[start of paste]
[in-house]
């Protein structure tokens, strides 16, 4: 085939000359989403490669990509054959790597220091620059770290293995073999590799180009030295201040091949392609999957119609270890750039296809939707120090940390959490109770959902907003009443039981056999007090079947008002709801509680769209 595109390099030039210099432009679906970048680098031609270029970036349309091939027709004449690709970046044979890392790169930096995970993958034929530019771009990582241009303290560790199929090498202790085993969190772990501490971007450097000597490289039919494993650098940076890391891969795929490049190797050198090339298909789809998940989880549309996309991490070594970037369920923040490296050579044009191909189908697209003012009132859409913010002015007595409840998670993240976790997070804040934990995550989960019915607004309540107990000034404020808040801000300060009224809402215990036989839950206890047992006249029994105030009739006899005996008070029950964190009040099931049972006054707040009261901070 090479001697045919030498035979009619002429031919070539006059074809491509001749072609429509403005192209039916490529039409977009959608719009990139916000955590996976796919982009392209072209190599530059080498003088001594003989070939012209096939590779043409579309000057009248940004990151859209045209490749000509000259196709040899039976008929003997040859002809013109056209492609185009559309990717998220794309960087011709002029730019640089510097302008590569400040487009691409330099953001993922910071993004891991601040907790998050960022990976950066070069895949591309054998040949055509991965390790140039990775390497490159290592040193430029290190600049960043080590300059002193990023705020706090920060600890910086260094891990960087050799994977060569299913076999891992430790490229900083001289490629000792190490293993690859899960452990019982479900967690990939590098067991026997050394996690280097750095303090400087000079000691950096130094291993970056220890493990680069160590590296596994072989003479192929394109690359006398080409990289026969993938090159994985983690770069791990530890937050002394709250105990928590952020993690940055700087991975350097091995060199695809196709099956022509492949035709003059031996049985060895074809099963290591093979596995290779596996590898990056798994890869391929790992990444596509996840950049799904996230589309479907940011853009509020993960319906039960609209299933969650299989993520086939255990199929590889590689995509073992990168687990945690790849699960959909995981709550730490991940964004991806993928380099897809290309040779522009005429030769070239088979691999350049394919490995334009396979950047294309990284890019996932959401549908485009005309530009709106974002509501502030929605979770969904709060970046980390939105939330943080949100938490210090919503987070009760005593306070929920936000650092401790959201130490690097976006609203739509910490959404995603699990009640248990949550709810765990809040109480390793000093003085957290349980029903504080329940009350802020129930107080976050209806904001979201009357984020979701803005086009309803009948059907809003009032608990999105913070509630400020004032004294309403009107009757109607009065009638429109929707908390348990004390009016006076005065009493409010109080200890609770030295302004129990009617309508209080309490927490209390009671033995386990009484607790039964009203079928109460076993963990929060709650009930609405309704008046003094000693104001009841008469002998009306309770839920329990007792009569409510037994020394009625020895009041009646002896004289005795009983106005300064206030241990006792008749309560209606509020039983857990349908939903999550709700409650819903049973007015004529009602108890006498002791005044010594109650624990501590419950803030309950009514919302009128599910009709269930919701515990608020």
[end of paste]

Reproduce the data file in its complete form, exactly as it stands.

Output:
[in-house]
């Protein structure tokens, strides 16, 4: 085939000359989403490669990509054959790597220091620059770290293995073999590799180009030295201040091949392609999957119609270890750039296809939707120090940390959490109770959902907003009443039981056999007090079947008002709801509680769209 595109390099030039210099432009679906970048680098031609270029970036349309091939027709004449690709970046044979890392790169930096995970993958034929530019771009990582241009303290560790199929090498202790085993969190772990501490971007450097000597490289039919494993650098940076890391891969795929490049190797050198090339298909789809998940989880549309996309991490070594970037369920923040490296050579044009191909189908697209003012009132859409913010002015007595409840998670993240976790997070804040934990995550989960019915607004309540107990000034404020808040801000300060009224809402215990036989839950206890047992006249029994105030009739006899005996008070029950964190009040099931049972006054707040009261901070 090479001697045919030498035979009619002429031919070539006059074809491509001749072609429509403005192209039916490529039409977009959608719009990139916000955590996976796919982009392209072209190599530059080498003088001594003989070939012209096939590779043409579309000057009248940004990151859209045209490749000509000259196709040899039976008929003997040859002809013109056209492609185009559309990717998220794309960087011709002029730019640089510097302008590569400040487009691409330099953001993922910071993004891991601040907790998050960022990976950066070069895949591309054998040949055509991965390790140039990775390497490159290592040193430029290190600049960043080590300059002193990023705020706090920060600890910086260094891990960087050799994977060569299913076999891992430790490229900083001289490629000792190490293993690859899960452990019982479900967690990939590098067991026997050394996690280097750095303090400087000079000691950096130094291993970056220890493990680069160590590296596994072989003479192929394109690359006398080409990289026969993938090159994985983690770069791990530890937050002394709250105990928590952020993690940055700087991975350097091995060199695809196709099956022509492949035709003059031996049985060895074809099963290591093979596995290779596996590898990056798994890869391929790992990444596509996840950049799904996230589309479907940011853009509020993960319906039960609209299933969650299989993520086939255990199929590889590689995509073992990168687990945690790849699960959909995981709550730490991940964004991806993928380099897809290309040779522009005429030769070239088979691999350049394919490995334009396979950047294309990284890019996932959401549908485009005309530009709106974002509501502030929605979770969904709060970046980390939105939330943080949100938490210090919503987070009760005593306070929920936000650092401790959201130490690097976006609203739509910490959404995603699990009640248990949550709810765990809040109480390793000093003085957290349980029903504080329940009350802020129930107080976050209806904001979201009357984020979701803005086009309803009948059907809003009032608990999105913070509630400020004032004294309403009107009757109607009065009638429109929707908390348990004390009016006076005065009493409010109080200890609770030295302004129990009617309508209080309490927490209390009671033995386990009484607790039964009203079928109460076993963990929060709650009930609405309704008046003094000693104001009841008469002998009306309770839920329990007792009569409510037994020394009625020895009041009646002896004289005795009983106005300064206030241990006792008749309560209606509020039983857990349908939903999550709700409650819903049973007015004529009602108890006498002791005044010594109650624990501590419950803030309950009514919302009128599910009709269930919701515990608020």